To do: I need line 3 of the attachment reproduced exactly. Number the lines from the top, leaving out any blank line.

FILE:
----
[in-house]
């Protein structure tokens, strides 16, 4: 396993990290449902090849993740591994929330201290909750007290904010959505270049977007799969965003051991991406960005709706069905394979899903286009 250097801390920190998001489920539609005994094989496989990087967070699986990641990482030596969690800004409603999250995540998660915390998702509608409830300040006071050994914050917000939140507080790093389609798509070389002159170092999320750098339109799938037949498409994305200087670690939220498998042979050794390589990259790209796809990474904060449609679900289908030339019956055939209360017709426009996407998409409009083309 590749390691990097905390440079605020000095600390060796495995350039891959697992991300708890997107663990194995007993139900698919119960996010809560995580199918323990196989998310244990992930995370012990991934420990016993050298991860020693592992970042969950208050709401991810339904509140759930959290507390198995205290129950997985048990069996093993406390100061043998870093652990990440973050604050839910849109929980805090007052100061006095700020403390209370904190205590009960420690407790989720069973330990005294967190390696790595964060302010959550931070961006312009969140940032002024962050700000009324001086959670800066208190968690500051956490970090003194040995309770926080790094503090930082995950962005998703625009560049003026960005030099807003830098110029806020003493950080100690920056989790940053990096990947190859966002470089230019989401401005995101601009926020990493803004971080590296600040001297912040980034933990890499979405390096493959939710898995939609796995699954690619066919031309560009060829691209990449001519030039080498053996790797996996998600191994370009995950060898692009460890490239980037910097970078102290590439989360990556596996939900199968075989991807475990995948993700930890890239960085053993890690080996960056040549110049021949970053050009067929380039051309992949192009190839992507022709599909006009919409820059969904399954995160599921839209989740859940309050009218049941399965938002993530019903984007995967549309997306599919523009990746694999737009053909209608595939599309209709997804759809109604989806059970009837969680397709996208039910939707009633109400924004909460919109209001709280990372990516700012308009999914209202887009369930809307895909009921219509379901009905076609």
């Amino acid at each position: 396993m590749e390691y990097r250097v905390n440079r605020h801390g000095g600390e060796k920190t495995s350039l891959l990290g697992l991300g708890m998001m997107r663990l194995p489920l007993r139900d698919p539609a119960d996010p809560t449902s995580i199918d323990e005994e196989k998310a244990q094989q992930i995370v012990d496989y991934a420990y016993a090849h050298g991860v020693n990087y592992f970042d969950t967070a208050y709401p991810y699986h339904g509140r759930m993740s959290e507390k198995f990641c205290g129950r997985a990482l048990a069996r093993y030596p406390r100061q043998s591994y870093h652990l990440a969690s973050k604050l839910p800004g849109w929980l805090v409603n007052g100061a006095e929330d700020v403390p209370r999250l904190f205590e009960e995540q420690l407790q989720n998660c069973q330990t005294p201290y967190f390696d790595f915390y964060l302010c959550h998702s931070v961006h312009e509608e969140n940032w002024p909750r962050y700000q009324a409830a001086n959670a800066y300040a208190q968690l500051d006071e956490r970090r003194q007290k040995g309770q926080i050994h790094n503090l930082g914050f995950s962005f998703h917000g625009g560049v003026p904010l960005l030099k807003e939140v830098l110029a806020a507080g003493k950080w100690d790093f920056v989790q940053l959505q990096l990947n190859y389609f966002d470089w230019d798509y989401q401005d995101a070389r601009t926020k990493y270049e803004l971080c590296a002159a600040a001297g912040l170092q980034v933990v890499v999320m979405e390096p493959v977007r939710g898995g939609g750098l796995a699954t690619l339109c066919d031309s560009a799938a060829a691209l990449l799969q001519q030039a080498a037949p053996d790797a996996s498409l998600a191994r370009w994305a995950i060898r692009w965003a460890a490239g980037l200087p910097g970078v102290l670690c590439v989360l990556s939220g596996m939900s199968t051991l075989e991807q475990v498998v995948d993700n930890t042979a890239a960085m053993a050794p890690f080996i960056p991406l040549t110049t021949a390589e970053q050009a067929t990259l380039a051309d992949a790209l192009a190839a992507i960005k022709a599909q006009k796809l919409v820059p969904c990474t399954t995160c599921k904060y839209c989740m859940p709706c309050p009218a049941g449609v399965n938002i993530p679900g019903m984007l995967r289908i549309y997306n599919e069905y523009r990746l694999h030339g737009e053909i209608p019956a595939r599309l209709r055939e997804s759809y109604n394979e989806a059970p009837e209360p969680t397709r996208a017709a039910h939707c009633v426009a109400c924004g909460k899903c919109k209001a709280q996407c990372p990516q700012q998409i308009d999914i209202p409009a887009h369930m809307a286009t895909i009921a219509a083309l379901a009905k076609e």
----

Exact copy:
């Amino acid at each position: 396993m590749e390691y990097r250097v905390n440079r605020h801390g000095g600390e060796k920190t495995s350039l891959l990290g697992l991300g708890m998001m997107r663990l194995p489920l007993r139900d698919p539609a119960d996010p809560t449902s995580i199918d323990e005994e196989k998310a244990q094989q992930i995370v012990d496989y991934a420990y016993a090849h050298g991860v020693n990087y592992f970042d969950t967070a208050y709401p991810y699986h339904g509140r759930m993740s959290e507390k198995f990641c205290g129950r997985a990482l048990a069996r093993y030596p406390r100061q043998s591994y870093h652990l990440a969690s973050k604050l839910p800004g849109w929980l805090v409603n007052g100061a006095e929330d700020v403390p209370r999250l904190f205590e009960e995540q420690l407790q989720n998660c069973q330990t005294p201290y967190f390696d790595f915390y964060l302010c959550h998702s931070v961006h312009e509608e969140n940032w002024p909750r962050y700000q009324a409830a001086n959670a800066y300040a208190q968690l500051d006071e956490r970090r003194q007290k040995g309770q926080i050994h790094n503090l930082g914050f995950s962005f998703h917000g625009g560049v003026p904010l960005l030099k807003e939140v830098l110029a806020a507080g003493k950080w100690d790093f920056v989790q940053l959505q990096l990947n190859y389609f966002d470089w230019d798509y989401q401005d995101a070389r601009t926020k990493y270049e803004l971080c590296a002159a600040a001297g912040l170092q980034v933990v890499v999320m979405e390096p493959v977007r939710g898995g939609g750098l796995a699954t690619l339109c066919d031309s560009a799938a060829a691209l990449l799969q001519q030039a080498a037949p053996d790797a996996s498409l998600a191994r370009w994305a995950i060898r692009w965003a460890a490239g980037l200087p910097g970078v102290l670690c590439v989360l990556s939220g596996m939900s199968t051991l075989e991807q475990v498998v995948d993700n930890t042979a890239a960085m053993a050794p890690f080996i960056p991406l040549t110049t021949a390589e970053q050009a067929t990259l380039a051309d992949a790209l192009a190839a992507i960005k022709a599909q006009k796809l919409v820059p969904c990474t399954t995160c599921k904060y839209c989740m859940p709706c309050p009218a049941g449609v399965n938002i993530p679900g019903m984007l995967r289908i549309y997306n599919e069905y523009r990746l694999h030339g737009e053909i209608p019956a595939r599309l209709r055939e997804s759809y109604n394979e989806a059970p009837e209360p969680t397709r996208a017709a039910h939707c009633v426009a109400c924004g909460k899903c919109k209001a709280q996407c990372p990516q700012q998409i308009d999914i209202p409009a887009h369930m809307a286009t895909i009921a219509a083309l379901a009905k076609e």